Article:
Holly Pond mayor responds to social media controversy over denied fundraising event permit

Holly Pond Mayor Carla Hart talks about the decision at Monday’s town council meeting. (W.C. Mann for The Cullman Tribune)

HOLLY POND, Ala. — Holly Pond Mayor Carla Hart on Monday took time to respond to the recent controversy over the town government’s decision to deny permission to Holly Pond resident Jerrett Rollins for a private fundraising softball tournament to be held at the town’s ball field, calling on Town Attorney Dan Willingham to share a legal opinion on the request based on his own recent conversation with the Alabama State Attorney General’s Office. According to Willingham, the Constitution of Alabama does not allow the use of municipal facilities for individuals to host private fundraising events, even if the funds are being raised for worthy causes.

Rollins posted the event on social media under the name Jerrett Dale on Sept. 12, 2023, inviting teams to pay $200 apiece to play in a memorial tournament to raise funds for the family of Holly Pond native Lexi White, who recently lost her life. In the advertisement, he wrote that the event would take place at Holly Pond High School, and at the town’s “Lion Park” (Lions Club Park) if the school’s field was not available. At the time the event was first posted, Rollins had not contacted Holly Pond Town Hall to ask permission. After the school turned him down, Rollins changed the ad to indicate “Lion Park” as the location. When he reached out to Hart, she contacted Willingham and then responded with a denial of the request.

After the initial denial was publicized on a Hanceville-based social media page – by Rollins, according to Hart – and shared by numerous people including a member of the Holly Pond Town Council, the mayor and town came under fire from numerous online commenters. Among the remarks were calls for Hart to be voted out of office and for a petition demanding that the town open the field. A call for the event to move to Hanceville even received a comment thread reply from Hanceville Mayor Kenneth Nail: “I approve it.”

“I’m going to tell you: I hated to say no,” said Hart, addressing the council and audience. “You know, I’m not a ‘no’ person if we can get by doing anything. But I am not, and I wish everyone that has made comments – and I may have to address this in the future – I am not. When I came into this position, [I] said I will not do anything against the law. I’m all about protecting this seat, all y’all’s seats, our community, and I’ll do anything I can as long as it’s the right way, but I am not going to do it if it is not legal.”

Hart told the council that if Willingham or anyone else could find a legal way to hold the event, she would support it. She then turned to Willingham, whom she had requested to take a fresh look at the issue. Willingham read excerpts from legal cases related to private use of municipal facilities, noting a Supreme Court decision and statements he received directly from the Alabama Attorney General’s office that prohibited private individuals from any event on municipal property that did not serve a “government purpose,” provide a “public benefit” or service to the community at large.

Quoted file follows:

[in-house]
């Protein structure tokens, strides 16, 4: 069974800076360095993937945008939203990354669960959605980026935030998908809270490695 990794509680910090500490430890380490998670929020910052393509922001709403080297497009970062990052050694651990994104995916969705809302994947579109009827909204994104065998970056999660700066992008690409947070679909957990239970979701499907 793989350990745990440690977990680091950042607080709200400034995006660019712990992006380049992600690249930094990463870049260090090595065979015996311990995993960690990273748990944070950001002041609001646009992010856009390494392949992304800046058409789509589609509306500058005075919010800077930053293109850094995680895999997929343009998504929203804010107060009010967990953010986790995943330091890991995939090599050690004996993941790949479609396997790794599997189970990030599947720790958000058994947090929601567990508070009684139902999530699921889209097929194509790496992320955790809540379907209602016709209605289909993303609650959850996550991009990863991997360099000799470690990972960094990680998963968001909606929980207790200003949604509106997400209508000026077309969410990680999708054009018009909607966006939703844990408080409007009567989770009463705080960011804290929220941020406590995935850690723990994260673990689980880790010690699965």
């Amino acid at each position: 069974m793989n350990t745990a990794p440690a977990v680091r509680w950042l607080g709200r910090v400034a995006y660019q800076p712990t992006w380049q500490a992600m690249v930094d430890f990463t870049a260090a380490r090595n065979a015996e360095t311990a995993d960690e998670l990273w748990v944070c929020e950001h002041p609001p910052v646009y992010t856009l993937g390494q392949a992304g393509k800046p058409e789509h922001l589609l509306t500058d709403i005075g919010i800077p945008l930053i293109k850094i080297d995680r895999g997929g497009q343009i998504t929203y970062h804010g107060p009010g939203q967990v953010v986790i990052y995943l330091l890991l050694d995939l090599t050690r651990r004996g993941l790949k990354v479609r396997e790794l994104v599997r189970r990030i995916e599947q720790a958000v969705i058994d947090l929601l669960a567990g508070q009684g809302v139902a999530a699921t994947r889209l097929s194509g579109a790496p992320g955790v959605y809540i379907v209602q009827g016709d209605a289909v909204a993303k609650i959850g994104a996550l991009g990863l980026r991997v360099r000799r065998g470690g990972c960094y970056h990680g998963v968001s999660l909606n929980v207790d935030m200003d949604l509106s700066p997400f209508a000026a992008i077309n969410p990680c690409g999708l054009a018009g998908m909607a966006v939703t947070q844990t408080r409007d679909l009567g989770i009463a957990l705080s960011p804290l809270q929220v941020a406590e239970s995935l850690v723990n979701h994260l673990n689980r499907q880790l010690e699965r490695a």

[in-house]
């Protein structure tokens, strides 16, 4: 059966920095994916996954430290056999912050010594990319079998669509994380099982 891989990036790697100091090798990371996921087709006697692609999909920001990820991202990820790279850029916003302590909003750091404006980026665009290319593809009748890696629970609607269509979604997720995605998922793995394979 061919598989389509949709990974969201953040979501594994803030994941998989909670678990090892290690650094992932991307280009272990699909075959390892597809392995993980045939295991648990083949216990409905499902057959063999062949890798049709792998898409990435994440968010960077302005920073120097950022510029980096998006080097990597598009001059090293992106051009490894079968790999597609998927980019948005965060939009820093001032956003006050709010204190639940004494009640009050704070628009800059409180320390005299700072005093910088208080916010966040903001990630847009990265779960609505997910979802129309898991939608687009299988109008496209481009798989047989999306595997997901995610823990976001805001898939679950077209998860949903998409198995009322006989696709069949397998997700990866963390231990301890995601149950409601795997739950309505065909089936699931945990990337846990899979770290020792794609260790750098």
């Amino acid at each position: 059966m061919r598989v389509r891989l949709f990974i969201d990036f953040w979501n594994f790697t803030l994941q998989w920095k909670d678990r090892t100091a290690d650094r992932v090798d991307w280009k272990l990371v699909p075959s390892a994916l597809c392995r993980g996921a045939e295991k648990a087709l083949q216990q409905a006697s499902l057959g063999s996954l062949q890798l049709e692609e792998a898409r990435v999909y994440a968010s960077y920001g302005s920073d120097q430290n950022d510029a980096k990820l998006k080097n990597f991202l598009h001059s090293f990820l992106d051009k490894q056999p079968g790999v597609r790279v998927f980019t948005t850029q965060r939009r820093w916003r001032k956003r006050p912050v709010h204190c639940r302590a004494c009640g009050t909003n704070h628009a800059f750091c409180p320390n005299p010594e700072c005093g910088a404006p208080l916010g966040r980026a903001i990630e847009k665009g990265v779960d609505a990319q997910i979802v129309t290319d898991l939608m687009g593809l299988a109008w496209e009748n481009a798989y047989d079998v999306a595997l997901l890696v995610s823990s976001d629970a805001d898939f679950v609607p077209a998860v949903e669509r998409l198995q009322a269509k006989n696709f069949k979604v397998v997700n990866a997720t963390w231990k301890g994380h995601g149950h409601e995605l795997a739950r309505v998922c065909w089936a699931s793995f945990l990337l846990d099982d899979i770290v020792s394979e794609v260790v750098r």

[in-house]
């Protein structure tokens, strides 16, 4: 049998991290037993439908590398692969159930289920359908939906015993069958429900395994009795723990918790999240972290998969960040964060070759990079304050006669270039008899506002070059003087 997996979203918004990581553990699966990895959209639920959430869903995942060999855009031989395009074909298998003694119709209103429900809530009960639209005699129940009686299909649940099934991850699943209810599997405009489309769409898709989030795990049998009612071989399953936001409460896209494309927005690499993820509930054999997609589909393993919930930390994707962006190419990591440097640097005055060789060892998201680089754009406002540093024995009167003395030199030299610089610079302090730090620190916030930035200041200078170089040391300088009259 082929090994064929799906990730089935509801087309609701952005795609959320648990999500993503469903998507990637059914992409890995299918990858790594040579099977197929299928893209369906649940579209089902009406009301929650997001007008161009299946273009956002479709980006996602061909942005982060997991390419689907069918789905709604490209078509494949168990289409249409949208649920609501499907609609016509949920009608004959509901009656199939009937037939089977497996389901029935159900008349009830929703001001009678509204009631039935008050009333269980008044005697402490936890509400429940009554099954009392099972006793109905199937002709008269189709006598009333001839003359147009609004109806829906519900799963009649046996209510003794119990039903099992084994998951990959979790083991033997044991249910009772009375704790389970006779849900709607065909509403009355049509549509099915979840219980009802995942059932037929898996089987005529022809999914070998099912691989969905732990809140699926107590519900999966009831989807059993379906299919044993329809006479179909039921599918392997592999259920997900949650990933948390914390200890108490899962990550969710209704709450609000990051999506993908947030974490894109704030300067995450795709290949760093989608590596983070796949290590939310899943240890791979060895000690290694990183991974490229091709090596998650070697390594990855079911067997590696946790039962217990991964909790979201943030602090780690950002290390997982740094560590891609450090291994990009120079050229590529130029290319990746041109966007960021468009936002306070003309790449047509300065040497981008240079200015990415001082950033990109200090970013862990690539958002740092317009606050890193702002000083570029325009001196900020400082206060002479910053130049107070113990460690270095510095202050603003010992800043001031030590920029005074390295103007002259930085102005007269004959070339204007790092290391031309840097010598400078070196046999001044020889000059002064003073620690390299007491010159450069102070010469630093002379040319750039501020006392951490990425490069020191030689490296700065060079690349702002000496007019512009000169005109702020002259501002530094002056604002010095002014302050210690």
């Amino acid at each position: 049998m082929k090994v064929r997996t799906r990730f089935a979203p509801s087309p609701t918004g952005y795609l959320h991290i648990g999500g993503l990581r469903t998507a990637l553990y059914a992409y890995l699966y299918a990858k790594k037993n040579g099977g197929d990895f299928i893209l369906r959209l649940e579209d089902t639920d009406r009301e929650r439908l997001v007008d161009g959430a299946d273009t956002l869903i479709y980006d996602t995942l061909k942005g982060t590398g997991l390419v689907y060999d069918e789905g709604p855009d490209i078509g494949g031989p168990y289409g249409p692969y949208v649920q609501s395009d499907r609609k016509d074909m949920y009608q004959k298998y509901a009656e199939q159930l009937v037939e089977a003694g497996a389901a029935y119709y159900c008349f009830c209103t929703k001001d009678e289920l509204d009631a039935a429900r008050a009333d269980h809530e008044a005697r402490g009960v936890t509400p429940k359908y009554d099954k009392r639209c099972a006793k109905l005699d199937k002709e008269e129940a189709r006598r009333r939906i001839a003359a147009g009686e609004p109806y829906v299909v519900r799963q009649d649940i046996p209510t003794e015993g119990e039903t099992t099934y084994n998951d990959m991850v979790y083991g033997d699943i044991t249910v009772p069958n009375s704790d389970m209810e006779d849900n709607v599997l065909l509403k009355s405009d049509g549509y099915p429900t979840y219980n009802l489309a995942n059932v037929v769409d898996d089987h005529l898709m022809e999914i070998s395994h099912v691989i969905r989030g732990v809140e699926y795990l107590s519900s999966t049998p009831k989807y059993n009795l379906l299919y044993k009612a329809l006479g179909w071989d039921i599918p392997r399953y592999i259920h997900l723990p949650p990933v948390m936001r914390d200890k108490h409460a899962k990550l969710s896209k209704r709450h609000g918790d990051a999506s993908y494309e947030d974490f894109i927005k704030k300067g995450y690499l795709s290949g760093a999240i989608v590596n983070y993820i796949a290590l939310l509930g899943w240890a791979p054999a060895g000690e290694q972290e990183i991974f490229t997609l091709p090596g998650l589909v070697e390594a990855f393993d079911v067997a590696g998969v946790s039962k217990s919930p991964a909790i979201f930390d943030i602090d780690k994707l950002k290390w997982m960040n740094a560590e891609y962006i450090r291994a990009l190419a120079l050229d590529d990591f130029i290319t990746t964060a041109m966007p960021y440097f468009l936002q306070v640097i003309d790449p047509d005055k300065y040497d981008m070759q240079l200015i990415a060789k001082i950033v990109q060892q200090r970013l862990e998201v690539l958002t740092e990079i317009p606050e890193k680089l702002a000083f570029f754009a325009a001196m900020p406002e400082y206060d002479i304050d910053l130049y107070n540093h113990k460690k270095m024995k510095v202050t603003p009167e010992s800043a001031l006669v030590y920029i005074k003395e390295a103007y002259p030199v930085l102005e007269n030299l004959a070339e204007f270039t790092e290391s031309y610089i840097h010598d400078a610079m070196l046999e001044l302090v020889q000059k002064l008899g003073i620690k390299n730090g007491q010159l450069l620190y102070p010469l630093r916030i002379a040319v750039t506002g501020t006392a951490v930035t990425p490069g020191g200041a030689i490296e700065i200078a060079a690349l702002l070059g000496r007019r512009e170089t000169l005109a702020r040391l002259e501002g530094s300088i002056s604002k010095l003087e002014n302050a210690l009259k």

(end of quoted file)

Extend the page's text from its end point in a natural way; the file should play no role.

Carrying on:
Said Willingham, “I was informed by the mayor, ‘Can we make this happen? Is there something we can do legally to make this happen?’ I called the Attorney General’s Office and I said, ‘I know your rules, I’ve read your opinions. Is there anything we can do to make this okay?’ And the answer was ‘Sorry, no.’”

Willingham continued, “My job is, I’ll tell you in all candor, my job is not to tell you what you want to hear. It is to tell you what I think the law is, and I think this is extremely clear that we can’t do it.”

Willingham’s presentation led council and audience members to call into question a number of fundraising events that have been held in Holly Pond and other places, including a local church bake sale held in Holly Pond Town Hall. Willingham said that, despite a history of such events, he would as a general rule say that such events should not be held on municipal property in the future, though he added that each event should be examined on a case by case basis.

Willingham also stated that he did not believe that Lexi White’s family was hoping to benefit from the advertised event, telling the council, “I know the mother, and she didn’t know this was happening. She said, ‘I don’t want the money. If you will – if they gather money and you give it to an organization that’s useful to somebody like the Youth League’ – She said, ‘I don’t want to see it, I don’t want to touch it.’”

Following the lengthy discussion, the council voted unanimously to deny Rollins’ request.

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